NORMAL -- The final game in the best season in Glenbard South school history Saturday went much like the 33 before.
The Raiders struggled to score, their defense was as suffocating as ever, and all-stater Maggie Bair came alive with the game on the line.
Bair scored 11 of her 15 points in the second half, and the Raiders held Breese Central to 1 point over an 11-minute stretch spanning the third and fourth quarters that was the difference in a 35-29 victory in the Class 3A third-place game at Redbird Arena.
Glenbard South (30-4) will bring home its first state trophy, once again leaning on a defense that didn't allow more than 39 points in any of its seven postseason games.
"I better get more pleasure out of seeing them stop people because if I only got pleasure out of seeing them score this would be a rough season," said Raiders coach Morgan Kasperek, now 71-20 in her three seasons in Glen Ellyn.
"We know we play good defense. That's something this basketball team can do. That's an attitude they established early. If (senior guard) Sarah (Cohen) is going to work that hard to get stops, they think, 'I've got to get a stop too.' I think that was the key to our state tournament run this year."
Kasperek also was quick to credit her former high school coach at Hinsdale Central, now her assistant on the Raiders bench, Steve Gross.
"It's no secret here that Steve Gross is behind 99 percent of this," Kasperek said. "I just get to be the figurehead. Anyone who watched Hinsdale Central basketball back in the day, it's the exact same thing. Glenbard South is a gritty high school. These kids work hard, and this is a style and a program we can establish going forward."
Cohen was joined in the starting lineup by fellow seniors Ally Daca and Mady Carli.
"We all love each other and we are best friends on and off the court," Cohen said. "I think you see it on the court that nobody gets mad at each other. We all support each other."
With losses only to Geneva, Mother McAuley, Trinity and Friday's 38-34 semifinal setback to Peoria Richwoods, the Raiders proved they can play with anyone in the state.
"It means a lot to us," said the Drake-bound Bair, a 6-foot-2 junior who scored 39 of the team's 69 points at state this weekend. "I think we established ourselves as a team that can win games. A lot of people weren't expecting this, which made it a lot better to make a name for ourselves."
Led by guard Faye Meissner, Breese Central (29-5) didn't make it easy for the Raiders. Meissner's 3-pointer put the Cougars up 17-15 early in the third quarter, and she followed with a drive for a 19-15 lead -- her team's largest.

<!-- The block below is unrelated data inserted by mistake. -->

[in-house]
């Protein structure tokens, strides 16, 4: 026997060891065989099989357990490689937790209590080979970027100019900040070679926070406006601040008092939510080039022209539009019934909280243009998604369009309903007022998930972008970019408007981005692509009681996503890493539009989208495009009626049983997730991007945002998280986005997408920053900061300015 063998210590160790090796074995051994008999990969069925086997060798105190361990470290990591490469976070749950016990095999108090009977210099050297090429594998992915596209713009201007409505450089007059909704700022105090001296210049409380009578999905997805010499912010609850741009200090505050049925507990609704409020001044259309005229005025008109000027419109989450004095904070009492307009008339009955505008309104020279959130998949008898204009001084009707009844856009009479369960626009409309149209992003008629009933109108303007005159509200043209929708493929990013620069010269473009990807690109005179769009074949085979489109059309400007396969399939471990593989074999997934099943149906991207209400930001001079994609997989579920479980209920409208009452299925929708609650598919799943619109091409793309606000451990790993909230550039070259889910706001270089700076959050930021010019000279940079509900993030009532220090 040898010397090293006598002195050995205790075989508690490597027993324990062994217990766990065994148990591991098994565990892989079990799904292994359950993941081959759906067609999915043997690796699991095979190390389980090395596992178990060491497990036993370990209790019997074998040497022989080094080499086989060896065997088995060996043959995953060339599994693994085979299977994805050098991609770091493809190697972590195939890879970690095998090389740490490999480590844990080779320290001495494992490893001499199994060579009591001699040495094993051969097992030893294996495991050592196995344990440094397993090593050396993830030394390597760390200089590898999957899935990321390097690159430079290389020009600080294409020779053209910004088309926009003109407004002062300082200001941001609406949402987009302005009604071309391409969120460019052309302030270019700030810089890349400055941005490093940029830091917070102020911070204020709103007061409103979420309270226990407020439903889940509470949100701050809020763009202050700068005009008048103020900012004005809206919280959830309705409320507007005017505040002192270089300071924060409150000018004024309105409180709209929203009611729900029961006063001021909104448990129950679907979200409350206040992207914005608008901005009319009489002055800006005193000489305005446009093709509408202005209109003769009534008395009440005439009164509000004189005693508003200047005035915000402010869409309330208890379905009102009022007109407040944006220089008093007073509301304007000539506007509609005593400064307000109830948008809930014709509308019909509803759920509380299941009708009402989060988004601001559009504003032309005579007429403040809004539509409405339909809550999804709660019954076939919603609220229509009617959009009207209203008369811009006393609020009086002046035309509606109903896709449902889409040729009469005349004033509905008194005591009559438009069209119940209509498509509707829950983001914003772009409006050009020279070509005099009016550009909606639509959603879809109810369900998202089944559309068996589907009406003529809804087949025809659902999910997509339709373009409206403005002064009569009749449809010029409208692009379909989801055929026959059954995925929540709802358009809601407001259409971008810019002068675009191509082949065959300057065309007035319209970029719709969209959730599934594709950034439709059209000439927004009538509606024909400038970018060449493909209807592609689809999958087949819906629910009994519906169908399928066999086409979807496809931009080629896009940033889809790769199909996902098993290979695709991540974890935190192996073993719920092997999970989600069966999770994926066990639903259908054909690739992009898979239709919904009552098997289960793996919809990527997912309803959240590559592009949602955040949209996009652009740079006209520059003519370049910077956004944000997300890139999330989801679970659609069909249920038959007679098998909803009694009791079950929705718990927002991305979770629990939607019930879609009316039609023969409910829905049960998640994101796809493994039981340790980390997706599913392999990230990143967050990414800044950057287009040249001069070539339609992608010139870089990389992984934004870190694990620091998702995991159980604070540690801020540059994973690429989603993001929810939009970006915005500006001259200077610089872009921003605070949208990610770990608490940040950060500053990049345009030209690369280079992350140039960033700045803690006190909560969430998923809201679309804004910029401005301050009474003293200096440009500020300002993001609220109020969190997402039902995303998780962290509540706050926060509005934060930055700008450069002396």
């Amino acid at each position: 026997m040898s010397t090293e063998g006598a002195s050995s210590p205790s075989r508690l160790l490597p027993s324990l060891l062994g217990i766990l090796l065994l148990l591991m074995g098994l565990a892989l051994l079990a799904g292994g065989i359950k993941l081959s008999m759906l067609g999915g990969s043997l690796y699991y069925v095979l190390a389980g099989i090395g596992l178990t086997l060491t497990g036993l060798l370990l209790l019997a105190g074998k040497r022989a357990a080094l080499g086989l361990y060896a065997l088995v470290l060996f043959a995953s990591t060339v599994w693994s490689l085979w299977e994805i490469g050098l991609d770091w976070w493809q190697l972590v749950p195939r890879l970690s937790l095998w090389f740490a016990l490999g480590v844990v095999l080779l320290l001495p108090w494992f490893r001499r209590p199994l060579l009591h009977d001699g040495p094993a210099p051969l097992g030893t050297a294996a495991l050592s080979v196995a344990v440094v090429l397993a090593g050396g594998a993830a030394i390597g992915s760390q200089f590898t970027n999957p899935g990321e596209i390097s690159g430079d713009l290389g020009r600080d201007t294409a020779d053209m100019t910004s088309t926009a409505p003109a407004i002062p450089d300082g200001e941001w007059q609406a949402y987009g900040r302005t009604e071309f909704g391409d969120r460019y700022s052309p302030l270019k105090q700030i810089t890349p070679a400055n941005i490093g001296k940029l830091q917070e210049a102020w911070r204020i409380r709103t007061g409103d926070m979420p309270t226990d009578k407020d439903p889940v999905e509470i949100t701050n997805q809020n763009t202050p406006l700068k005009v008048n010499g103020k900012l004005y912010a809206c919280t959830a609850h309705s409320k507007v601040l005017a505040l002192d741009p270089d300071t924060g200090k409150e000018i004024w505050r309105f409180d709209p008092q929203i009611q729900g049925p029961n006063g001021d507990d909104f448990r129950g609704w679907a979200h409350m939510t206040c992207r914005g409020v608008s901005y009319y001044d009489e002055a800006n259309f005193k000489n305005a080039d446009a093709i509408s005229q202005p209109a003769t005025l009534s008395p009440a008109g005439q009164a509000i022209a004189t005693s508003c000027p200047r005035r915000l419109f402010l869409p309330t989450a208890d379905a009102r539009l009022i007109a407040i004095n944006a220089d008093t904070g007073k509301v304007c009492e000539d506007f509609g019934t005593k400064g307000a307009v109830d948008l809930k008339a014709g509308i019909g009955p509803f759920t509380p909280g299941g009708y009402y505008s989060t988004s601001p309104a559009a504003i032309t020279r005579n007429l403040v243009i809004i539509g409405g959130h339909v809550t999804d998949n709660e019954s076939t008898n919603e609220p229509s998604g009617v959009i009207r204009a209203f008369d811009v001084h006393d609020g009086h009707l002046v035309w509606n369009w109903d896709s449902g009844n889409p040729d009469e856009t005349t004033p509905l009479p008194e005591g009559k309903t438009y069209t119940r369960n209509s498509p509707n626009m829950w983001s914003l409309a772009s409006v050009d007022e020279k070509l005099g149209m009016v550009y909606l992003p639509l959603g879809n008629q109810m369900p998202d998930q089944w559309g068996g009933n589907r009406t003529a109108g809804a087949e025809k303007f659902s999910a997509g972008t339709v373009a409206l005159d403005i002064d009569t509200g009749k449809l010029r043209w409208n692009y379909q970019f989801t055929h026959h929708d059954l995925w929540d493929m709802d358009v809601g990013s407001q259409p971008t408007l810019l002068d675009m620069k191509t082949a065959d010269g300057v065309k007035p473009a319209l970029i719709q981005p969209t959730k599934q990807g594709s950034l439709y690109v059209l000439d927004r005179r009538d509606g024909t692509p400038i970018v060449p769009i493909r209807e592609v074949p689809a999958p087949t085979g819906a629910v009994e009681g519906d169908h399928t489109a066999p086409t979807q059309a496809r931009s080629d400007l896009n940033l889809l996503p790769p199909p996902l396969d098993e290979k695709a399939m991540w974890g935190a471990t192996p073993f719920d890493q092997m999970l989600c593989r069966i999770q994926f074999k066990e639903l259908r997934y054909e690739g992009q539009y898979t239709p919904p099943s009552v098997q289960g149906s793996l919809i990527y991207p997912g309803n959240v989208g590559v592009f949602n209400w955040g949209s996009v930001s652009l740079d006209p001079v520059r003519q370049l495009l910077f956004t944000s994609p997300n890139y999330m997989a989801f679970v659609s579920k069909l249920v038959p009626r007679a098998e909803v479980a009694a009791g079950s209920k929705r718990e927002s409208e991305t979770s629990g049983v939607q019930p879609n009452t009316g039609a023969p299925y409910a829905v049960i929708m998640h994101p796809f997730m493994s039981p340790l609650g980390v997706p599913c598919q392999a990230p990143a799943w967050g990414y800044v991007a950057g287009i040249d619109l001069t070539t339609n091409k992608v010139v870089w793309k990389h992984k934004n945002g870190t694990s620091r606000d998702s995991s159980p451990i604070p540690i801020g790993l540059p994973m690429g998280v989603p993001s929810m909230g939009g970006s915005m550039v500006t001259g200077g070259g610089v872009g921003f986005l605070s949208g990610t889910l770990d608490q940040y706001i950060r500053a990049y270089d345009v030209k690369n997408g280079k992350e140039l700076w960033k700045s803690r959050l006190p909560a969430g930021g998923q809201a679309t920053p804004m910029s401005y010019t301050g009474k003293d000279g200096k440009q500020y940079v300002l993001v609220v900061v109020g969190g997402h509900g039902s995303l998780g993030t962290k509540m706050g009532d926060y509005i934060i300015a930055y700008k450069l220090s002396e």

Bair took over from there, starting with a drive. Freshman Lauren Cohen tied the game at 19 with a strong move of her own, then Bair gave the Raiders the lead for good with a steal she took the other way for a layup. Her free throw gave Glenbard South a 24-20 lead going to the fourth quarter.
The Raiders continued giving up nothing on the defensive end. The Cougars didn't score until Meissner's free throw with 3:29 left.
Meissner, who finished with 18 points and shot 7 of 12 from the field compared to 5 for 24 for the rest of her team, brought Breese as close as 29-26 with a pullup jumper.
Carli and Bair grabbed key offensive rebounds on missed free throws by their teammates, helping the Raiders hold on despite making just 10 of 19 at the line.
Sarah Cohen finished with 8 points, Lauren Cohen added 6 and Daca 4 while Bair also grabbed 6 rebounds, blocked 4 shots and had 3 steals.
"It's amazing," said Carli, whose sisters helped Glenbard South win the 2013 state softball championship. "We've worked for three years for this. The team we have is so close and we are all best friends, so it's great to do it with family."
Kasperek said former Raiders varsity coach and current freshman coach Tom Nussbaum told her after the Raiders' supersectional win that Glenbard South used to be thought of as "a basketball wasteland for coaches."
Everyone in the program is glad to write a new chapter.
"This group of girls got the rest of the community to buy into what we were doing," Kasperek said. "These girls will establish a major legacy. The way the Glenbard South community rallied around us. I can't believe the support from our fans, our administration, and this group of kids. It's kind of crazy to believe it's over."
It might only be starting.